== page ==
Editor’s Note: Bill McGowan is the founder and CEO of Clarity. He is the author of “Pitch Perfect: How to Say It Right the First Time, Every Time.” Follow him on Twitter @BillMcGowan22. Juliana Silva is a strategic communications adviser at Clarity Media Group, a global communications coaching firm based in New York. The views expressed in this commentary are solely those of the author. View more opinion articles on CNN.
The big expectation heading into Round Two of the Democratic presidential debates was that Joe Biden was going to be forced to play the role of pinata to the nine others occupying the stage. The only question that remained was, who was going to smack hard enough to make the candy fall out.
Senator Kamala Harris gave a clear and forceful answer to that question.
The fireworks between Harris and Biden, like most moments of riveting confrontation, seemed to suck all the air out of the room and all the electability out of the other eight candidates.
The stickiness of Harris’ attack on Biden’s praise of segregationist Senate colleagues with her “I am that little girl” moment – her anecdote about her experience riding the bus to school – was the clear headline grabber of the evening. But if it was her only memorable line, she wouldn’t have been so unanimously declared the outright winner.
Her success had a simple equation. Take well-crafted, quotable statements, throw in an element of thoughtfulness to give the illusion of spontaneity, and add a passionate delivery that showcases her conviction – and what you get is a commanding performance that inevitably will translate into better poll numbers and more campaign contributions.
Her other stand-out lines were mostly some form of wordplay:
“America does not want to witness a food fight. They want to know how we’re going to put food on their table.” And, “The rules have been written in the favor of the people who have the most and not in favor of the people who work the most.”
The other memorable line in her closing statement was what we call a creative label: “The 3 a.m. agenda,” indicating that she would focus on those daily issues that wake the average American up in the middle of the night. The phrase may have been a nod to a 2008 Hillary Clinton ad, but it was nonetheless uniquely memorable – so much so that we’ve heard prospective voters using that very label themselves in post-debate interviews with the media.
While Senator Harris cast a long shadow over just about everyone else on stage, there were nine other candidates who tried to have moments of their own. Some more memorable than others.
Pete Buttigieg - He came across wise and supremely confident in his knowledge.
Good Moment: Calling out what he sees as the hypocrisy of religious conservatives: “For a party that associates itself with Christianity to say that it is okay to suggest that God would smile on the division of families at the hands of federal agents, that God would condone putting children in cages has lost all claim to ever use religious language again.”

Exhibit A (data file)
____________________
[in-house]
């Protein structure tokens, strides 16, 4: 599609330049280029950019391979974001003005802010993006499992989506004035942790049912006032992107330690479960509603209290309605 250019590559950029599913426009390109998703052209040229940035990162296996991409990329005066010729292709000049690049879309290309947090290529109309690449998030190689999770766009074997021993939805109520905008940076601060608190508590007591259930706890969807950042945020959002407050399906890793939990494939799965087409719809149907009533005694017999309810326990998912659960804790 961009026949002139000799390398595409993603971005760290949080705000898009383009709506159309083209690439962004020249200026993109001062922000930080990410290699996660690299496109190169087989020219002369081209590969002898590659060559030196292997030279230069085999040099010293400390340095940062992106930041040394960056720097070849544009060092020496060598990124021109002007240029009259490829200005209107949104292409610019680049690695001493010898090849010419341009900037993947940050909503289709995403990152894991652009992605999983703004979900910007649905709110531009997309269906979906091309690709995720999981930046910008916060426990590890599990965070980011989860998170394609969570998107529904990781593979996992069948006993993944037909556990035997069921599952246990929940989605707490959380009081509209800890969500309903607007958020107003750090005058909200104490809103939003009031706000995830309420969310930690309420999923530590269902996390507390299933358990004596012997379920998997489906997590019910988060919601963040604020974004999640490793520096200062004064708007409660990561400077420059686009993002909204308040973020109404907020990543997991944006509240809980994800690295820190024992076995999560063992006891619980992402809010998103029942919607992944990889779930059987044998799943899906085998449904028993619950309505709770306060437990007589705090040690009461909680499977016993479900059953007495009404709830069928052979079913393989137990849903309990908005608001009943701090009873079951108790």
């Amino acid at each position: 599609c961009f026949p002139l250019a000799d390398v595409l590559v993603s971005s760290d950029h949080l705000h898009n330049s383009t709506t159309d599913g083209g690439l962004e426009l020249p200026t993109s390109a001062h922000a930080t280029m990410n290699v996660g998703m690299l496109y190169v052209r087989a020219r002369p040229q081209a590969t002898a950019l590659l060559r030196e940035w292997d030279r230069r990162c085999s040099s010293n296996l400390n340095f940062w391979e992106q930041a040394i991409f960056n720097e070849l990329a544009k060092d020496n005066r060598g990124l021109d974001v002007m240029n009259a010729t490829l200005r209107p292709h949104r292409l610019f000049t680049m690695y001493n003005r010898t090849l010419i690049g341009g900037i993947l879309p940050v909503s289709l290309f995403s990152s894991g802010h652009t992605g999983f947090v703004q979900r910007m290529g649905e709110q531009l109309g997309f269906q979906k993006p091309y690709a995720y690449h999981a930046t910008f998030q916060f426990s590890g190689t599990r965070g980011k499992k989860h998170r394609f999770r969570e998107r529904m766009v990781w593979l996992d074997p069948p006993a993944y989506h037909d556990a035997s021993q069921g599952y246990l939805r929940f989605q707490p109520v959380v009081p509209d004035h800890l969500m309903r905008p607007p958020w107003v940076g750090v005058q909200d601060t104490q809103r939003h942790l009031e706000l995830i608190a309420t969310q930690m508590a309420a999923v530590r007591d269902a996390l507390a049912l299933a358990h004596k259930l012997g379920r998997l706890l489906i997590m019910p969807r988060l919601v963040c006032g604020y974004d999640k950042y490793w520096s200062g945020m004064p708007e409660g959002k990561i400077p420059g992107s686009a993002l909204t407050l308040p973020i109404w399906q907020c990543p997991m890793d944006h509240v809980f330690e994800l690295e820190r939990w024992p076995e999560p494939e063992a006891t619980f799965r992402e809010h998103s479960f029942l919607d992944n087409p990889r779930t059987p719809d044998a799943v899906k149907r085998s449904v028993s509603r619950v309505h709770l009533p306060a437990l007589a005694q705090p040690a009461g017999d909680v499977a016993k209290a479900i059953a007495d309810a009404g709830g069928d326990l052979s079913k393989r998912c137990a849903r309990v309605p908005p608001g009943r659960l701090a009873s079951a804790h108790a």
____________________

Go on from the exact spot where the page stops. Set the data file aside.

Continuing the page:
Bad Moment: Getting caught flat-footed and speechless when he was criticized by Eric Swalwell for not firing his police chief.
Because all the rest of the candidates became mere footnotes, their performances can be summed up in one sentence.
Kirsten Gillibrand – She came across overly-scripted by masquerading condensed versions of her stump speeches for her answers.
Bernie Sanders – He has allowed his passion to stray into ranting territory, making him the Howard Beale of politics (“I’m mad as Hell and I’m not going to take it anymore”).
Eric Swalwell – He gets the “cheesiest line of the night award” for saying, “when I’m not changing diapers, I’m changing Washington.”
Marianne Williamson – She performed brilliantly in the role of the Debate Crasher. Her claim that she’d defeat Trump because she was going to “harness love” was a real eye-roller.
Andrew Yang – He clearly left his grip on reality at home, along with his necktie, saying he would “build a much broader coalition to beat Donald Trump.”
John Hickenlooper – He seemed out of the loop with his repetitive harangue about socialism.
Michael Bennet – He came to life on the immigration border issue by likening the separation of children to what his mother endured during the Holocaust in Poland.
Joe Biden – The best you can say is that Biden’s performance was uneven. The real Joe Biden has never met a time cue he didn’t ignore, often speaking past his allotted time. Yet in this first debate, he seemed almost relieved when his time was up – to the point of stopping answers in mid-sentence. Even more unfortunate was what he said when the clock ran down: “My time is up. I’m sorry”. Poor choice of words.
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Of course, Team Biden can take solace in knowing that he’s not the first septuagenarian candidate to be attacked for being too old in the wake of a bungled debate performance. In 1984 Ronald Reagan seemed confused, continually mangling the facts in his debate against challenger Walter Mondale. The result? Reagan won in a landslide.